Global Policy Forum

Human Rights Commission Must Change


By Jimmy Carter *

San Francisco Chronicle
January 16, 2006

Negotiations are now under way to reform the United Nations' principal human-rights body. The Commission on Human Rights was established 60 years ago next month as the United Nations' main vehicle for exposing human-rights problems throughout the world. The commission has accomplished a great deal by setting standards for measuring human-rights practices of governments, but the body lately has become a target of ridicule, some of it justified.

Because it is controlled by governments, and because no government willingly accepts criticism of its human-rights practices, the commission is mired in credibility problems. Gross human-rights violators not only strive to become members, but even chair the commission, as did Libya in 2003. Most serious has been the lack of effective action on emerging human-rights crises that might have been averted with concerted international action.

In 1993, a special report made to the commission warned of likely escalation of ethnic violence in Rwanda, predicting the genocide that unfolded nine months later. The commission could have referred the report to the U.N. Security Council, which would have had the benefit of the many recommendations it made to interrupt hate-radio transmissions and other actions that could have broken the cycle of violence.

In 1988, a proposal to condemn Iraq for the killing of thousands of Kurds with poison gas was squashed through a confidential procedure of the commission that is meant to encourage remedial action by governments outside the glare of global criticism. It was reported at the time that the United States urged that the commission take no action against Iraq for the massacres.

Early last year, U.N. Secretary-General Kofi Annan issued a bold reform agenda, including a proposal to abolish the commission and replace it with an elevated, more effective Human Rights Council. The characteristics of this body currently are being worked out among delegations at the United Nations in New York. The question now is whether governments are willing to take brave steps to create an institution that will be stronger in denouncing violations wherever they occur, be more effective at preventing violations and provide the collective voice needed as all societies struggle to become more just. I have discussed the reform proposals with representatives from a number of countries and believe a good outcome is within reach, but strong political will is needed to get us over the finish line.

Each reform proposal should be measured asking the following questions: Will the proposal make the council a stronger champion of human rights or will it protect the abusers? Will the council be more cohesive and effective, or will it simply retain the old divisive politics that have debilitated the commission? Will all council members be dedicated to protecting human rights? Will the council have maximum freedom and flexibility in investigating and condemning flagrant human-rights abuses? Will all nations be equally subject to this scrutiny, regardless of power or influence?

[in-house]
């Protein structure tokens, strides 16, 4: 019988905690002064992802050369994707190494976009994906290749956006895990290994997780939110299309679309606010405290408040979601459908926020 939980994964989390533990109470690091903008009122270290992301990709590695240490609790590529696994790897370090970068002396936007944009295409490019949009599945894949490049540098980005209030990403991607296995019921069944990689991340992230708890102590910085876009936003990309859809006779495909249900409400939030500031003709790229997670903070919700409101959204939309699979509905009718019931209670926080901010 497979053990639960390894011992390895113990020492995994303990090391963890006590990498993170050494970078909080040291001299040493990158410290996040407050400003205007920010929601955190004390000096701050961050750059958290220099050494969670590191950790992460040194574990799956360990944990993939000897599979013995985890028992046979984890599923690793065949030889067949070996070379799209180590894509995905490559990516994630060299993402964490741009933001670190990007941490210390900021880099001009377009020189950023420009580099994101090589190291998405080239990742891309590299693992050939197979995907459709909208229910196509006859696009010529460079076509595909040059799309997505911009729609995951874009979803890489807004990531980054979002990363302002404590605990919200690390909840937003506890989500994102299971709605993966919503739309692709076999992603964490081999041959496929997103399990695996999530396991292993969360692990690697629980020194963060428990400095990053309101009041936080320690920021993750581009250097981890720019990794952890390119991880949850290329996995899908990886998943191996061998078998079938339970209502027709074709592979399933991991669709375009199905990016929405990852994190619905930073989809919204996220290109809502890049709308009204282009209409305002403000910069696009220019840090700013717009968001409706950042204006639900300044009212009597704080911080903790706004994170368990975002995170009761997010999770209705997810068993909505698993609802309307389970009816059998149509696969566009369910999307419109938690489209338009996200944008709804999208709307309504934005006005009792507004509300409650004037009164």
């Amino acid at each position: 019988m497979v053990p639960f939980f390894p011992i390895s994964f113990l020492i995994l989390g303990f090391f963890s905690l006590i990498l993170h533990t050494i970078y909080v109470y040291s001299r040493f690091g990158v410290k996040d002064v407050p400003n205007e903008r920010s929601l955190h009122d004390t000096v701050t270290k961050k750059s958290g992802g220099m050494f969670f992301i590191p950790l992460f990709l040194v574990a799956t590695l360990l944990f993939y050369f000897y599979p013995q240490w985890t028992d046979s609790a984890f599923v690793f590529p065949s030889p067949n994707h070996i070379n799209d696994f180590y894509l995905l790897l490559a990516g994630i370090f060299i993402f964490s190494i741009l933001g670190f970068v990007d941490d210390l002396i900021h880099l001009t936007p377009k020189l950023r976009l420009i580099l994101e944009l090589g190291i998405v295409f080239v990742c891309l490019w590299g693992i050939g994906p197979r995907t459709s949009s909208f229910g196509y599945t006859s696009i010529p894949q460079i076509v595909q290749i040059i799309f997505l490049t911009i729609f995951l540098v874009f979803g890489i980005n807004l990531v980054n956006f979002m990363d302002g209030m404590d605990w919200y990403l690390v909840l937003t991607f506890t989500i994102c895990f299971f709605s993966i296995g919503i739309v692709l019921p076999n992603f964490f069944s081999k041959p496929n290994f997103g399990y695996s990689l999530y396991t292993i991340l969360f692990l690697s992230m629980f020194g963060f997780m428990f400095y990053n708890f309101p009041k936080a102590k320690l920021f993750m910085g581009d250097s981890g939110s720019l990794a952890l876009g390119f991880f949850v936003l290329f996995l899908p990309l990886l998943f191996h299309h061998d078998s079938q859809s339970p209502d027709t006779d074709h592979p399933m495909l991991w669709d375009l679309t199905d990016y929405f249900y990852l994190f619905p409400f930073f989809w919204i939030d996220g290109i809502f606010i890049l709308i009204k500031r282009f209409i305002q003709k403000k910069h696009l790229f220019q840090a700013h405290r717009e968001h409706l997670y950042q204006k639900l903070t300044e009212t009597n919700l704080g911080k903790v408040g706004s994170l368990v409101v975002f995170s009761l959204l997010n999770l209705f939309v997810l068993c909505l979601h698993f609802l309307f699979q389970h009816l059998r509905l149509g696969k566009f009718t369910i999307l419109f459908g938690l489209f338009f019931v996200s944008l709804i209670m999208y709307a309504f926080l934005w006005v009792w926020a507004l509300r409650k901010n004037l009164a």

Many countries are understandably concerned that the new council will condemn only poor and powerless countries that do not have the clout needed to escape criticism. The underlying complaint behind this proposal might be addressed by embracing a proposed "universal review," a mechanism whereby a human-rights report on every country on the council is produced regularly. In addition, the most egregious human-rights violators, such as the former Yugoslavia and Rwanda in the early 1990s, must be prevented from serving on the council.

One proposal would require that a candidate receive a two-thirds direct vote of the General Assembly. Another proposal requires that regional blocs put forward more candidates than available seats so that elections are more competitive. Together, these would make it harder for the most irresponsible governments effectively to promote their candidacy.

The council should also meet as often as practical. The commission meets once a year for six weeks, which is clearly inadequate. The new body should convene at least every other month for two weeks or more so it can thoroughly assess the most pressing matters when they arise.

Lastly, some are challenging the proposal to import into the new council the commission's practice of allowing broad participation of nongovernmental organizations. It would be a serious mistake to curtail the hard-won access rights of NGOs and activists to this body. Human-rights groups and other NGOs serve as the fourth estate inside the U.N. system, bringing vital information that may never be presented through official channels.

U.N. member states have it in their power to create one of the most important institutions in the world. If human-rights violations are addressed and remedied at earlier stages, we really can prevent the next genocide.

About the Author: Former President Jimmy Carter (1977-81) is founder of the Carter Center (, a nonprofit advancing peace and health worldwide.

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